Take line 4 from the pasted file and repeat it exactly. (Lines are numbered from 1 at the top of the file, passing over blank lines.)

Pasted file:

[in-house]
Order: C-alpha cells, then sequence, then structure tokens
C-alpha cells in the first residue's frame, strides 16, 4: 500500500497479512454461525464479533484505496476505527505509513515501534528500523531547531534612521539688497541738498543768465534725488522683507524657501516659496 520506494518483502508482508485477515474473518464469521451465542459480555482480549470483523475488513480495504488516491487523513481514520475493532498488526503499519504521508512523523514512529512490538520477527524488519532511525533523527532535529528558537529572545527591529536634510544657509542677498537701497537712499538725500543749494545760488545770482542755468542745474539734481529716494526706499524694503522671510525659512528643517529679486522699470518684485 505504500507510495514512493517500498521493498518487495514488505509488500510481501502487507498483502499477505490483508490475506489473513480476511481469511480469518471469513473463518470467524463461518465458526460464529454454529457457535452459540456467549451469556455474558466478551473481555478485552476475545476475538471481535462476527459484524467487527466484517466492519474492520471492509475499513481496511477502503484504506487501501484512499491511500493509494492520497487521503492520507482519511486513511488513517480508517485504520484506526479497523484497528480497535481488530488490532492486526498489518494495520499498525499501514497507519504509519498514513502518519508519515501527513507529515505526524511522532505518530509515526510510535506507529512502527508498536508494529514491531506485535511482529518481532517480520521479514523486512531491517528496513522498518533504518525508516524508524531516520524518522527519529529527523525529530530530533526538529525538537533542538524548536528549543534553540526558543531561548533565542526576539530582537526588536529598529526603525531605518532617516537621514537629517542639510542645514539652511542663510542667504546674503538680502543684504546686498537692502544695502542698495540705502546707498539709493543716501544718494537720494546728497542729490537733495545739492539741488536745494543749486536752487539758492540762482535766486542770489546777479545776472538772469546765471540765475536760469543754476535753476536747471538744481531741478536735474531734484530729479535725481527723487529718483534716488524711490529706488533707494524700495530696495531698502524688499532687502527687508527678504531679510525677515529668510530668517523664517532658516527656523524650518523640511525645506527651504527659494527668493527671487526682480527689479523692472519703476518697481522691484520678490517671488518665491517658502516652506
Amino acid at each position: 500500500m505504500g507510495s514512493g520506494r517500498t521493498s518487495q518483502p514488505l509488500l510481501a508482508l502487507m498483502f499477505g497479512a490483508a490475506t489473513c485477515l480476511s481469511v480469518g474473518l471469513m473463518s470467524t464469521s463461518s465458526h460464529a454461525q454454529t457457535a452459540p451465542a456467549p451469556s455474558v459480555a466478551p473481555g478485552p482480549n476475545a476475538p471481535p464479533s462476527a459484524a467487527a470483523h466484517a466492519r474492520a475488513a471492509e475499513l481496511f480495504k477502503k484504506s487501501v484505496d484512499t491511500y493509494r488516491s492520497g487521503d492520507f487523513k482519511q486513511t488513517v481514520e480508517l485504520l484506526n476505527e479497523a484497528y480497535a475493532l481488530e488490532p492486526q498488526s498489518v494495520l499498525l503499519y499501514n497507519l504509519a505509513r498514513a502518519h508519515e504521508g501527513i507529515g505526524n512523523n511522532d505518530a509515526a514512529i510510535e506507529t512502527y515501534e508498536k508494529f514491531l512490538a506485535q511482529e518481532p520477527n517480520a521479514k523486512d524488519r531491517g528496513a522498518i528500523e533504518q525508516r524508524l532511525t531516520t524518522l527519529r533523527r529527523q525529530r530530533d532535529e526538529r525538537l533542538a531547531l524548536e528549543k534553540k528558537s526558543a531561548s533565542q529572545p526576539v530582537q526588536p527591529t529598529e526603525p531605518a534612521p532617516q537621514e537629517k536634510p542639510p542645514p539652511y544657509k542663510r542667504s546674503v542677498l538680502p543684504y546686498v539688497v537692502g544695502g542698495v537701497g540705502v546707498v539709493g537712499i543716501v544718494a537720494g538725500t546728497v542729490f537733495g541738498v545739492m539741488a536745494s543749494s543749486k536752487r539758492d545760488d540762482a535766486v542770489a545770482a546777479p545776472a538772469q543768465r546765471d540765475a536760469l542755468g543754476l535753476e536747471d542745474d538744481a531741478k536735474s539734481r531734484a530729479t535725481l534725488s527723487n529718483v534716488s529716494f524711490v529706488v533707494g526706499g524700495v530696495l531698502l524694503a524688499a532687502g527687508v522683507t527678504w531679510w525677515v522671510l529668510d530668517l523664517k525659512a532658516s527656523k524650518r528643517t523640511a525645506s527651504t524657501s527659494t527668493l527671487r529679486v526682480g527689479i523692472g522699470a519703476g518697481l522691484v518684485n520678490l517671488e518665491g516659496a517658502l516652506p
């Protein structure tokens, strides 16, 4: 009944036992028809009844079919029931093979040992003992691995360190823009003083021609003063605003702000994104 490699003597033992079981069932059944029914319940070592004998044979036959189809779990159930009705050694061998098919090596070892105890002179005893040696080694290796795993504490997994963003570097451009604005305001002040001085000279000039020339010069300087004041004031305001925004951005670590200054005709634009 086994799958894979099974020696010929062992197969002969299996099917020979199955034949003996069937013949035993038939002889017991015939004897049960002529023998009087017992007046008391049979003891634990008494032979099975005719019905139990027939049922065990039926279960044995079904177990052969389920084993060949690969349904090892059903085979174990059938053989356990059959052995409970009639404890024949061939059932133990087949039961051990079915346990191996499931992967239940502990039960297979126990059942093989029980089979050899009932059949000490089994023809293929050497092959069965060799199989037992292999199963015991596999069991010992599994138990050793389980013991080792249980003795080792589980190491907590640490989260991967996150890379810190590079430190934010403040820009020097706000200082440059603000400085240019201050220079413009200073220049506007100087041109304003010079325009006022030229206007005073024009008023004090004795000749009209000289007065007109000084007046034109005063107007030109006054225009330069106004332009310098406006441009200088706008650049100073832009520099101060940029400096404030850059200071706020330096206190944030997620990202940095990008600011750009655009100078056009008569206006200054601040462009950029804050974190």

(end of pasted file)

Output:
Amino acid at each position: 500500500m505504500g507510495s514512493g520506494r517500498t521493498s518487495q518483502p514488505l509488500l510481501a508482508l502487507m498483502f499477505g497479512a490483508a490475506t489473513c485477515l480476511s481469511v480469518g474473518l471469513m473463518s470467524t464469521s463461518s465458526h460464529a454461525q454454529t457457535a452459540p451465542a456467549p451469556s455474558v459480555a466478551p473481555g478485552p482480549n476475545a476475538p471481535p464479533s462476527a459484524a467487527a470483523h466484517a466492519r474492520a475488513a471492509e475499513l481496511f480495504k477502503k484504506s487501501v484505496d484512499t491511500y493509494r488516491s492520497g487521503d492520507f487523513k482519511q486513511t488513517v481514520e480508517l485504520l484506526n476505527e479497523a484497528y480497535a475493532l481488530e488490532p492486526q498488526s498489518v494495520l499498525l503499519y499501514n497507519l504509519a505509513r498514513a502518519h508519515e504521508g501527513i507529515g505526524n512523523n511522532d505518530a509515526a514512529i510510535e506507529t512502527y515501534e508498536k508494529f514491531l512490538a506485535q511482529e518481532p520477527n517480520a521479514k523486512d524488519r531491517g528496513a522498518i528500523e533504518q525508516r524508524l532511525t531516520t524518522l527519529r533523527r529527523q525529530r530530533d532535529e526538529r525538537l533542538a531547531l524548536e528549543k534553540k528558537s526558543a531561548s533565542q529572545p526576539v530582537q526588536p527591529t529598529e526603525p531605518a534612521p532617516q537621514e537629517k536634510p542639510p542645514p539652511y544657509k542663510r542667504s546674503v542677498l538680502p543684504y546686498v539688497v537692502g544695502g542698495v537701497g540705502v546707498v539709493g537712499i543716501v544718494a537720494g538725500t546728497v542729490f537733495g541738498v545739492m539741488a536745494s543749494s543749486k536752487r539758492d545760488d540762482a535766486v542770489a545770482a546777479p545776472a538772469q543768465r546765471d540765475a536760469l542755468g543754476l535753476e536747471d542745474d538744481a531741478k536735474s539734481r531734484a530729479t535725481l534725488s527723487n529718483v534716488s529716494f524711490v529706488v533707494g526706499g524700495v530696495l531698502l524694503a524688499a532687502g527687508v522683507t527678504w531679510w525677515v522671510l529668510d530668517l523664517k525659512a532658516s527656523k524650518r528643517t523640511a525645506s527651504t524657501s527659494t527668493l527671487r529679486v526682480g527689479i523692472g522699470a519703476g518697481l522691484v518684485n520678490l517671488e518665491g516659496a517658502l516652506p